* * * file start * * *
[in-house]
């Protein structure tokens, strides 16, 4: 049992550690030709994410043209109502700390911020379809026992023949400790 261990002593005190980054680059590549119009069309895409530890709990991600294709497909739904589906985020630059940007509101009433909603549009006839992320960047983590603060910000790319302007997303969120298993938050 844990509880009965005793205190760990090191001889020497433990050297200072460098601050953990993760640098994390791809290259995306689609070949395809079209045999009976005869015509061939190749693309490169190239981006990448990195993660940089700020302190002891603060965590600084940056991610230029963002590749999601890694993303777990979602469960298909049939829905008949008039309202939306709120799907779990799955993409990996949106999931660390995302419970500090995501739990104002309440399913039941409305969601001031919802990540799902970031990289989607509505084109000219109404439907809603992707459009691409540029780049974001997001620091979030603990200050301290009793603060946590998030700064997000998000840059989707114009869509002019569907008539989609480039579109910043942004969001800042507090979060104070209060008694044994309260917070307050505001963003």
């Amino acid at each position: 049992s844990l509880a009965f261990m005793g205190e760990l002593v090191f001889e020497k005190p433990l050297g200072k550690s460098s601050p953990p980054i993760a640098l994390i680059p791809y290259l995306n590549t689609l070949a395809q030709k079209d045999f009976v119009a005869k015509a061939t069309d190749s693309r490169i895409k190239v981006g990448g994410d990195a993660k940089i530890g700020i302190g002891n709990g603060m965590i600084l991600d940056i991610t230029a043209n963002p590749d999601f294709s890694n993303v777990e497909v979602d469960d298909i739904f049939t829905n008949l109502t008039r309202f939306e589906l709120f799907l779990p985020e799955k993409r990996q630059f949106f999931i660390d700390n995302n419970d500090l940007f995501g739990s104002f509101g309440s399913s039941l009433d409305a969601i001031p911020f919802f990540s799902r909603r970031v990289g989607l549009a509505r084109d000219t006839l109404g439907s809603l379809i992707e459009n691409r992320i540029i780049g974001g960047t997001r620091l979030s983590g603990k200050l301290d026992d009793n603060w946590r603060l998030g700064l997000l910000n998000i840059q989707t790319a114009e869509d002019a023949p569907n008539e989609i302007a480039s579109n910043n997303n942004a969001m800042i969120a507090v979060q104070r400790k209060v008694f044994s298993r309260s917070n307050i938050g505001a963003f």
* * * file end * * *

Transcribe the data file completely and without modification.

[in-house]
């Protein structure tokens, strides 16, 4: 049992550690030709994410043209109502700390911020379809026992023949400790 261990002593005190980054680059590549119009069309895409530890709990991600294709497909739904589906985020630059940007509101009433909603549009006839992320960047983590603060910000790319302007997303969120298993938050 844990509880009965005793205190760990090191001889020497433990050297200072460098601050953990993760640098994390791809290259995306689609070949395809079209045999009976005869015509061939190749693309490169190239981006990448990195993660940089700020302190002891603060965590600084940056991610230029963002590749999601890694993303777990979602469960298909049939829905008949008039309202939306709120799907779990799955993409990996949106999931660390995302419970500090995501739990104002309440399913039941409305969601001031919802990540799902970031990289989607509505084109000219109404439907809603992707459009691409540029780049974001997001620091979030603990200050301290009793603060946590998030700064997000998000840059989707114009869509002019569907008539989609480039579109910043942004969001800042507090979060104070209060008694044994309260917070307050505001963003």
């Amino acid at each position: 049992s844990l509880a009965f261990m005793g205190e760990l002593v090191f001889e020497k005190p433990l050297g200072k550690s460098s601050p953990p980054i993760a640098l994390i680059p791809y290259l995306n590549t689609l070949a395809q030709k079209d045999f009976v119009a005869k015509a061939t069309d190749s693309r490169i895409k190239v981006g990448g994410d990195a993660k940089i530890g700020i302190g002891n709990g603060m965590i600084l991600d940056i991610t230029a043209n963002p590749d999601f294709s890694n993303v777990e497909v979602d469960d298909i739904f049939t829905n008949l109502t008039r309202f939306e589906l709120f799907l779990p985020e799955k993409r990996q630059f949106f999931i660390d700390n995302n419970d500090l940007f995501g739990s104002f509101g309440s399913s039941l009433d409305a969601i001031p911020f919802f990540s799902r909603r970031v990289g989607l549009a509505r084109d000219t006839l109404g439907s809603l379809i992707e459009n691409r992320i540029i780049g974001g960047t997001r620091l979030s983590g603990k200050l301290d026992d009793n603060w946590r603060l998030g700064l997000l910000n998000i840059q989707t790319a114009e869509d002019a023949p569907n008539e989609i302007a480039s579109n910043n997303n942004a969001m800042i969120a507090v979060q104070r400790k209060v008694f044994s298993r309260s917070n307050i938050g505001a963003f």